20mph zones hold the key to safer streets in urban areas, but the efficacy of these lower speed limits suffers a double whammy of enforcement levels so low they’re statistically insignificant and road design that encourages a flouting of the law.
Don’t get us wrong. Here at the ETA, we’re proud to have helped coin the phrase “Twenty’s plenty” and thrilled that over the years it evolved into 20’s Plenty for Us, a campaign group we continue to support.
Given the number of deaths and serious injuries on our roads, there is no justification for 30 mph as the national speed limit. According to 20’s Plenty for Us, “The 30mph limit that was plucked out of the air in 1934 as being better than no limit, is no longer fit for purpose. It is unjust, unjustifiable and needs to be consigned to history.“
There is no doubt that 20mph limits have numerous benefits. The introduction of 20mph speed limits in areas of London has contributed towards a 50 per cent reduction in the number of children killed or seriously injured on the roads (see British Medical Journal) – these zones not only reduce casualty figures, they improve quality of life by transforming streets into areas where people are happy to cycle and children are able to play.
| 87% of drivers flout a 20mph limit if they have the chance to
However, while the benefits of 20 mph limits are indisputable, enforcement remains a challenge. The Metropolitan Police oversees roads that see 5.5 million car trips every single day. Given that according to research by TfL, 87% of drivers break a 20 mph speed limit when they have an opportunity to do so, and that one third of London’s streets are now subject to a 20mph limit, take a guess at how many drivers in London are penalised for breaking a 20 mph limit on a typical day. The answer is 117 – a figure so low as to be statistically insignificant and of particular concern in a city with a Vision Zero commitment to eliminating all deaths and serious injuries by 2041.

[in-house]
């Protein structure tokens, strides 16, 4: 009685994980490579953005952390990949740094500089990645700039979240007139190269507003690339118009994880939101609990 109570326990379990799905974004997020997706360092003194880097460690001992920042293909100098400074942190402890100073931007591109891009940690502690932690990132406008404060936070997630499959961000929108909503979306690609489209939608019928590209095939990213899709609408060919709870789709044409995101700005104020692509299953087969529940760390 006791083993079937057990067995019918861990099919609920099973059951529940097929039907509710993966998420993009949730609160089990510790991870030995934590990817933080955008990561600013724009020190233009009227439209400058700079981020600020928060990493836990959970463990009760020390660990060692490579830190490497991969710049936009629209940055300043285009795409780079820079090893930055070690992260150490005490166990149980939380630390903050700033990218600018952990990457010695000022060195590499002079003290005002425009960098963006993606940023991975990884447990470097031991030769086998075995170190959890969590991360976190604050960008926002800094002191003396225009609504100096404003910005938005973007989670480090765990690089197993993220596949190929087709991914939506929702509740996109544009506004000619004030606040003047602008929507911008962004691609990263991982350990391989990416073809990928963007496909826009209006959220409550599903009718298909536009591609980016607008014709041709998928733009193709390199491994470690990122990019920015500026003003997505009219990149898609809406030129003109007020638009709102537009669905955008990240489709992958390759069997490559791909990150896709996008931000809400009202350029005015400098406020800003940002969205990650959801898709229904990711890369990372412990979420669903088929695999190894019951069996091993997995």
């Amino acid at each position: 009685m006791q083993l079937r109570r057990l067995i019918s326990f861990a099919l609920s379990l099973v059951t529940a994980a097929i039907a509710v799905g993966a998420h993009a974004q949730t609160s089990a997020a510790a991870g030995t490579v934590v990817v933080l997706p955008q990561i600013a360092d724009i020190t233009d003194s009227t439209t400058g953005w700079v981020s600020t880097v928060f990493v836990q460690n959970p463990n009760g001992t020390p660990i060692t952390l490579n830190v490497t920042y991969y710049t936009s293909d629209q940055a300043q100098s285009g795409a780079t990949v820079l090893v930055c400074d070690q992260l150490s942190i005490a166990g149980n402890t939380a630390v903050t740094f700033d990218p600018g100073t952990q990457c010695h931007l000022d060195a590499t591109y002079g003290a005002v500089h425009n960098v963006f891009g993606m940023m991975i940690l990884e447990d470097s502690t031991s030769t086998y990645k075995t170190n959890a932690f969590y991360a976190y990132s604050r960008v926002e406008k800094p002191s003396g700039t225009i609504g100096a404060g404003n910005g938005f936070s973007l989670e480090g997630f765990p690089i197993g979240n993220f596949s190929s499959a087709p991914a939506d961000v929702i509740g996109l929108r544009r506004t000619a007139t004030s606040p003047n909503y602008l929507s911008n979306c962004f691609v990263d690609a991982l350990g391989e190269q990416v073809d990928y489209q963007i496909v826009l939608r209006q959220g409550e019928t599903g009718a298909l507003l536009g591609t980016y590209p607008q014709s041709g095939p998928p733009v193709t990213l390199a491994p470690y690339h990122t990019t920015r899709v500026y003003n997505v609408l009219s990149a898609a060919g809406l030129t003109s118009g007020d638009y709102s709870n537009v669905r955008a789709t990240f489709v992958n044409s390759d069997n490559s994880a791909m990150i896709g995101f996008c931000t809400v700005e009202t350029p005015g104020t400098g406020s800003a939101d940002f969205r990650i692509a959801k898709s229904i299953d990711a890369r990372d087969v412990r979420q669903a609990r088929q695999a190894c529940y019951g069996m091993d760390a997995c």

One particular outlying London borough penalises one motorist every two months.
Guidance from the National Police Chiefs Council and DfT put forward the view that generally 20mph speed limit zones should be designed to be self-enforcing through road engineering. This might be a rational position to take if it wasn’t for the fact that for the most part 20mph road engineering comprises a small road sign. Far from calming speeds, most urban and suburban roads feature long and wide stretches – an arrangement that encourages higher speeds.
While the enforcement of 20mph zones remains in a no-man’s land between cash-strapped police and local authorities, we fail to reap its full potential and motoring groups use it as an opportunity to lobby against the widespread introduction of lower speed limits. The AA imply that drivers are incapable of adhering to the law and that 20mph limits exist to keep drivers below 30mph. It’s a perverse logic that not only ignores the proven benefits of lower speeds but overlooks the corrosive effect on society of any law that is almost universally flouted.
As the nationwide network of 20mph zones continues to grow, it’s vital that effective road engineering and robust police enforcement go hand in hand to ensure it delivers its full potential.
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